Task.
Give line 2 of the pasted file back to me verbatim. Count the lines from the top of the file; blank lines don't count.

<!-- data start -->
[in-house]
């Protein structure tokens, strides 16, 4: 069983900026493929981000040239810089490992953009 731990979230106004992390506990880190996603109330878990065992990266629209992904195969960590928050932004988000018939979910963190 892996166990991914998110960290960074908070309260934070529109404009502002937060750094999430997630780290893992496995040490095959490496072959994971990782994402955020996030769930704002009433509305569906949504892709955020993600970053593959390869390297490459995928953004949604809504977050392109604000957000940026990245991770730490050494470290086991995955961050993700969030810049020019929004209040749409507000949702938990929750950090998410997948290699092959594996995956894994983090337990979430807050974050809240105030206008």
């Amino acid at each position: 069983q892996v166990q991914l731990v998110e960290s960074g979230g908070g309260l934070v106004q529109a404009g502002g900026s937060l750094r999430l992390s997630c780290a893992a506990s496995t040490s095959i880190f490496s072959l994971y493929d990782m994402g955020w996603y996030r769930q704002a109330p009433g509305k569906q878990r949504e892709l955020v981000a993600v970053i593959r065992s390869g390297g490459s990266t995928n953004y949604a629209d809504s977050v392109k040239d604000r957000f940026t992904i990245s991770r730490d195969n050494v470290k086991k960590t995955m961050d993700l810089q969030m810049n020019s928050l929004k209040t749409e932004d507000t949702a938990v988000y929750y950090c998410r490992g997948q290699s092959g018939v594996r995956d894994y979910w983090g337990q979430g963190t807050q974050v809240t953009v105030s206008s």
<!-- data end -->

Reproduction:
């Protein structure tokens, strides 16, 4: 069983900026493929981000040239810089490992953009 731990979230106004992390506990880190996603109330878990065992990266629209992904195969960590928050932004988000018939979910963190 892996166990991914998110960290960074908070309260934070529109404009502002937060750094999430997630780290893992496995040490095959490496072959994971990782994402955020996030769930704002009433509305569906949504892709955020993600970053593959390869390297490459995928953004949604809504977050392109604000957000940026990245991770730490050494470290086991995955961050993700969030810049020019929004209040749409507000949702938990929750950090998410997948290699092959594996995956894994983090337990979430807050974050809240105030206008």